Purpose-Driven Leadership and Its Impact on Long-Term Financial Results

Businesses gain by embracing purpose-driven leadership, says a new study by Korn Ferry. Fiscal results and employee productivity are among the key dividends. A company’s mission and values often matter more than money to workers. Let’s take a closer look why.

November 15, 2019 – Purpose doesn’t just add to an employee’s well-being; it adds to a company’s bottom line. That’s the key finding of a survey of top executives just completed by Korn Ferry. The vast majority of respondents (96 percent) said there is a long-term financial benefit to companies that make a strong commitment to purpose-driven leadership, with 77 percent agreeing “to a great extent.”

One of the reasons purpose-driven leadership may add to corporate financial gain, according to the survey, is the impact it has on employees. Eighty-nine percent of respondents said they believe understanding and embracing the mission/purpose of their organization increases employee productivity.

“Without embracing the purpose of an organization – the motivating force of why it is so important that we exist – employees will become disenchanted,” said Kevin Cashman, Korn Ferry global leader, CEO and executive development. “Many will leave, or worse yet, stay and not be engaged nor offer discretionary effort for their organization.”

Nearly two-thirds of respondents (59 percent) said their personal principal driver at work is the belief that their work has purpose and meaning. Only 11 percent said that pay/financial rewards is their primary driver.

When asked about the main reason they would choose to work for one organization over another, the largest percentage (33 percent) noted a company’s mission and values, followed by company culture (30 percent). Only 12 percent said the main reason they would choose one job over another is pay/benefits.

Nearly three-quarters (71 percent) of respondents agreed that people at their organization work primarily for reasons other than compensation.

What Workers Want May Surprise You
Contrary to what is generally thought, the traditional way of working – meaning, at the office during open hours – is still preferred among respondents of the Randstad Workmonitor report. Globally, 68 percent shared this sentiment, with India (85 percent) at the highest end and the Netherlands (47 percent) at the lowest end. Workers in the U.S. (68 percent) were basically in line with the report’s global findings.

Eighty-two percent of the global respondents said they like agile working as it allows them to maintain a good work-life balance and 81 percent said it improves their productivity, creativity and job satisfaction. On the other hand, 44 percent indicate that it causes a lot of pressure on their personal life, as they never seem to be “disconnected” from work.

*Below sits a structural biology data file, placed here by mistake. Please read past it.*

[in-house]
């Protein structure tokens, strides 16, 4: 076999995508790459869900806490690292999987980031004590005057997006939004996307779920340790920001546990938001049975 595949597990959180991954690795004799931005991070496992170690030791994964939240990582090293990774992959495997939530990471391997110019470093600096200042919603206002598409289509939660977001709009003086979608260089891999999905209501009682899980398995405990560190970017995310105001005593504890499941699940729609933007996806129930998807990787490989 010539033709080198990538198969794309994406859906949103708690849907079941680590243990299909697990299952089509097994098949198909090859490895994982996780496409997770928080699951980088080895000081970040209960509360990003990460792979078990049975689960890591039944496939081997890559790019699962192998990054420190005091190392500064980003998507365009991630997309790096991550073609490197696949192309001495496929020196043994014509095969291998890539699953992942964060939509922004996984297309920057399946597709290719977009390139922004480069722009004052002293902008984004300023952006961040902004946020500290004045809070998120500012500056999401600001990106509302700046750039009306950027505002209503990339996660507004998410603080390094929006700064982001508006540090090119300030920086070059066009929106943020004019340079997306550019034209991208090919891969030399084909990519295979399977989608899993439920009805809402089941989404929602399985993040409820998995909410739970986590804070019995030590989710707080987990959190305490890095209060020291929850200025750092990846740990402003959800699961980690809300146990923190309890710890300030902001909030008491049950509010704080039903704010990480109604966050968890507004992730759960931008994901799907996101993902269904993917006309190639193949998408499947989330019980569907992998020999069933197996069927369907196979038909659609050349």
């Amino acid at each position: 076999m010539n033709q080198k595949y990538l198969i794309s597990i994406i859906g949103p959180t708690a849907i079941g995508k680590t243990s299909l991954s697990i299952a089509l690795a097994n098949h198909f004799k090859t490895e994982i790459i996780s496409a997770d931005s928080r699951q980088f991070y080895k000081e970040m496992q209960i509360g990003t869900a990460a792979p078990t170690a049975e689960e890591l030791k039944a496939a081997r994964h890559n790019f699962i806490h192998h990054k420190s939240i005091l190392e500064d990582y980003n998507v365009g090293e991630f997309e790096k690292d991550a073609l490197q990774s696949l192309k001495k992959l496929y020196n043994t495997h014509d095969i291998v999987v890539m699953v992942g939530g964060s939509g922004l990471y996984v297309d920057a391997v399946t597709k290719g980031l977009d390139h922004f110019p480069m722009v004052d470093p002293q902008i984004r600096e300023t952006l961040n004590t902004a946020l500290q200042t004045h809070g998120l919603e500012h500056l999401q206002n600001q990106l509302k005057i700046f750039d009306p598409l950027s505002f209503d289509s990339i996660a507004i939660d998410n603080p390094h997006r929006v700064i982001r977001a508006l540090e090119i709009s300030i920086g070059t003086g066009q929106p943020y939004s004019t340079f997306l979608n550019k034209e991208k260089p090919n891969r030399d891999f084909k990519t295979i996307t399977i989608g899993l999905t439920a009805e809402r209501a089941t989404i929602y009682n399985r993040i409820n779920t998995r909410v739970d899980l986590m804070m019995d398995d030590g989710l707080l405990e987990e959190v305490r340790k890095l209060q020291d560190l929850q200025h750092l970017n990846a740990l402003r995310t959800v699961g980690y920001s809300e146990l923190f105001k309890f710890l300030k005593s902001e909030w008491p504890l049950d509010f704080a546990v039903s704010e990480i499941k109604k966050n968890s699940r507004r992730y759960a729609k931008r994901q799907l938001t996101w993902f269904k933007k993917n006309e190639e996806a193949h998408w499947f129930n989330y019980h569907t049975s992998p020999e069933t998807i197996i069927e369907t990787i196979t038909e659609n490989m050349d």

“It’s important that day in and day out, organizational leaders live their purpose and mission,” said Mr. Cashman. “It must permeate all areas, from employee and customer interactions, to a go-to-market strategy and corporate social responsibility efforts. Being purpose-driven is not just a ‘feel good’ for companies – purpose motivates and elevates their competitive stance and financial performance.”

Survey responses

There were 391 responses to the Korn Ferry online executive survey, which took place just last month. (Due to rounding responses may not equal 100 percent.)

Does understanding and embracing the mission/purpose of your organization increase employee productivity?

To a great extent:  42 percent
To some extent:  47 percent
To little extent:  9 percent
There is no correlation:  2 percent

Is there a long-term financial benefit to companies that make strong commitments to purpose-driven leadership?

To a great extent: 77 percent
To some extent 19 percent
To little extent:  0 percent
There is no correlation:  4 percent

What is the main reason you would choose to work for one organization over another?

Company mission/values:  33 percent
Company culture:  30 percent
Career progression:  14 percent
Benefits/pay package:  12 percent
Company brand/reputation:  5 percent
Flexible working:  5 percent
Job stability:  2 percent

What is your personal principal driver at work?

The belief that my work has purpose and meaning:  59 percent
The ability to be a leader:  25 percent
Pay/financial rewards:  11 percent
Recognition/social status:  5 percent

To what extent would you agree with the statement “People work at my company primarily for reasons other than pay”?

To a great extent:  30 percent
To some extent:  41 percent
Not at all:  9 percent
To little extent:  20 percent

Do your organization’s employees understand and embrace the mission/purpose of your organization?

To a great extent: 37 percent
To some extent:  37 percent
To little extent:  19 percent
To no extent:  7 percent

Contributed by Scott A. Scanlon, Editor-in-Chief; Dale M. Zupsansky, Managing Editor; and Stephen Sawicki, Managing Editor – Hunt Scanlon Media

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